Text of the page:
One from the "Letters of Note" category, and one particular brush that I had with such a thing...
Back in the 1990s, my wife worked in publishing. One of her gigs in Chicago was working for a scholastic press Open Court Publishing. One day while she and a co-worker were rummaging around in some cabinets trying to organize some files, they found an old, lost letter wedged in the very back of one particular drawer. It was a letter written in 1918, addressed to the then managing editor Paul Carus, who -- aside from being a noted German-American transcendenalist publisher and author in his day -- had also edited the company's journal of philosophy, The Monist. The letter was from the poet Ezra Pound, who was clearly displaced with Carus over the fate of a manuscript he'd submitted. My wife made a xerox of the thing before passing it along to be given to the Carus family.
The stationary bears the header for the London office of the literary publication The Little Review, and along its left-hand margin list the pub's contributors as: W. B. Yeats, Ford Madox Hueffer, Arthur Symons, Wyndham Lewis, James Joyce, T. S. Elliot, Lady Gregory, Arthur Waley, May Sinclair, "Jh.", Margaret Anderson (Editor), and Ezra Pound (Foreign Editor).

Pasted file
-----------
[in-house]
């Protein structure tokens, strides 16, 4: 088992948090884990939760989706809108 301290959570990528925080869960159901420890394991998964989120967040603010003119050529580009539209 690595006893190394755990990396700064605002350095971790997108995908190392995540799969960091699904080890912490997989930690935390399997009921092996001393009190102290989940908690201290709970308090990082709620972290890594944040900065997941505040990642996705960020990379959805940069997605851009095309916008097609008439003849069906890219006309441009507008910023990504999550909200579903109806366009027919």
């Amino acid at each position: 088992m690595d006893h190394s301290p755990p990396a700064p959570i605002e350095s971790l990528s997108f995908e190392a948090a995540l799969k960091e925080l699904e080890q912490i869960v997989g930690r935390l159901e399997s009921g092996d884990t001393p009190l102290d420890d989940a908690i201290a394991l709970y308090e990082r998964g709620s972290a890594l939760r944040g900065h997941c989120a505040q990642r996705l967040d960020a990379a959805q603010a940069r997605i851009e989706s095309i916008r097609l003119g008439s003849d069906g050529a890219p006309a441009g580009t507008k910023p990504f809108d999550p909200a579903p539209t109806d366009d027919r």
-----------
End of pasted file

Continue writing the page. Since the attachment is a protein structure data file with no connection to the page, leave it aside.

The text of the letter, as follows:
La Salle Ill. U.S.A
Jourdain makes some faint excuse for your continued incivility and your putrid meanness in not returning my mss. of the Fenollosa essay on the Chinese Written Character. (To be sent to J. Quinn 31 Nassau St. New York.)
Jourdain says that you are supposed to be ill. I hope you are. and what is more I hope you die of it.
In the mean time return my mss. and crawl out of the thief category, and make your peace with whatever diseased deity is provided for such baccilli as yourself.
Damn you again, and three boils for your infected liver.
As it turned out, Carus was in fact gravely ill, and died of his illness some 8 months later.